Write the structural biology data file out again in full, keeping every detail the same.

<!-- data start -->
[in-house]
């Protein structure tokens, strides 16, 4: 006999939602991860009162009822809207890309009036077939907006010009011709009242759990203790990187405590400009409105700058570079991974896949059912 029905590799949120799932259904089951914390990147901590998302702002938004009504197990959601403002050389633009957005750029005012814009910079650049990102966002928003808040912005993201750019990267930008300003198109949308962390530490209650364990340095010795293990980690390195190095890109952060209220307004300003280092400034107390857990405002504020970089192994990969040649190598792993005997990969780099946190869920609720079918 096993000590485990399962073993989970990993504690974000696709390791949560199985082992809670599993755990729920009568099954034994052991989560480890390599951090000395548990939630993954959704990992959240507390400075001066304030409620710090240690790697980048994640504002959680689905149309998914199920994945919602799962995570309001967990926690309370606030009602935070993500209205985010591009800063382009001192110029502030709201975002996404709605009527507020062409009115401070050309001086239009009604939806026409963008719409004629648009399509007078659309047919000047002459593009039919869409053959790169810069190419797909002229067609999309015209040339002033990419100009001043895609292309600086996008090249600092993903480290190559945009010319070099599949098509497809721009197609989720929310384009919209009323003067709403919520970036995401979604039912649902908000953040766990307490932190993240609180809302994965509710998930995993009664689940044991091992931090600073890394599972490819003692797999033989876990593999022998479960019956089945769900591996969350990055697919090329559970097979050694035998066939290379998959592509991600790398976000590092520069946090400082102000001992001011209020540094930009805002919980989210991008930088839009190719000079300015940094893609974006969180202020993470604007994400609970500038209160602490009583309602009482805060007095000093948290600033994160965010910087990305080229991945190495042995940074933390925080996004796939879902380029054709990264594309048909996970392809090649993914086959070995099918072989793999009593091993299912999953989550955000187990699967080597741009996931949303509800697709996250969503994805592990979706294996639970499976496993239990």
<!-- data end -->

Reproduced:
[in-house]
């Protein structure tokens, strides 16, 4: 006999939602991860009162009822809207890309009036077939907006010009011709009242759990203790990187405590400009409105700058570079991974896949059912 029905590799949120799932259904089951914390990147901590998302702002938004009504197990959601403002050389633009957005750029005012814009910079650049990102966002928003808040912005993201750019990267930008300003198109949308962390530490209650364990340095010795293990980690390195190095890109952060209220307004300003280092400034107390857990405002504020970089192994990969040649190598792993005997990969780099946190869920609720079918 096993000590485990399962073993989970990993504690974000696709390791949560199985082992809670599993755990729920009568099954034994052991989560480890390599951090000395548990939630993954959704990992959240507390400075001066304030409620710090240690790697980048994640504002959680689905149309998914199920994945919602799962995570309001967990926690309370606030009602935070993500209205985010591009800063382009001192110029502030709201975002996404709605009527507020062409009115401070050309001086239009009604939806026409963008719409004629648009399509007078659309047919000047002459593009039919869409053959790169810069190419797909002229067609999309015209040339002033990419100009001043895609292309600086996008090249600092993903480290190559945009010319070099599949098509497809721009197609989720929310384009919209009323003067709403919520970036995401979604039912649902908000953040766990307490932190993240609180809302994965509710998930995993009664689940044991091992931090600073890394599972490819003692797999033989876990593999022998479960019956089945769900591996969350990055697919090329559970097979050694035998066939290379998959592509991600790398976000590092520069946090400082102000001992001011209020540094930009805002919980989210991008930088839009190719000079300015940094893609974006969180202020993470604007994400609970500038209160602490009583309602009482805060007095000093948290600033994160965010910087990305080229991945190495042995940074933390925080996004796939879902380029054709990264594309048909996970392809090649993914086959070995099918072989793999009593091993299912999953989550955000187990699967080597741009996931949303509800697709996250969503994805592990979706294996639970499976496993239990």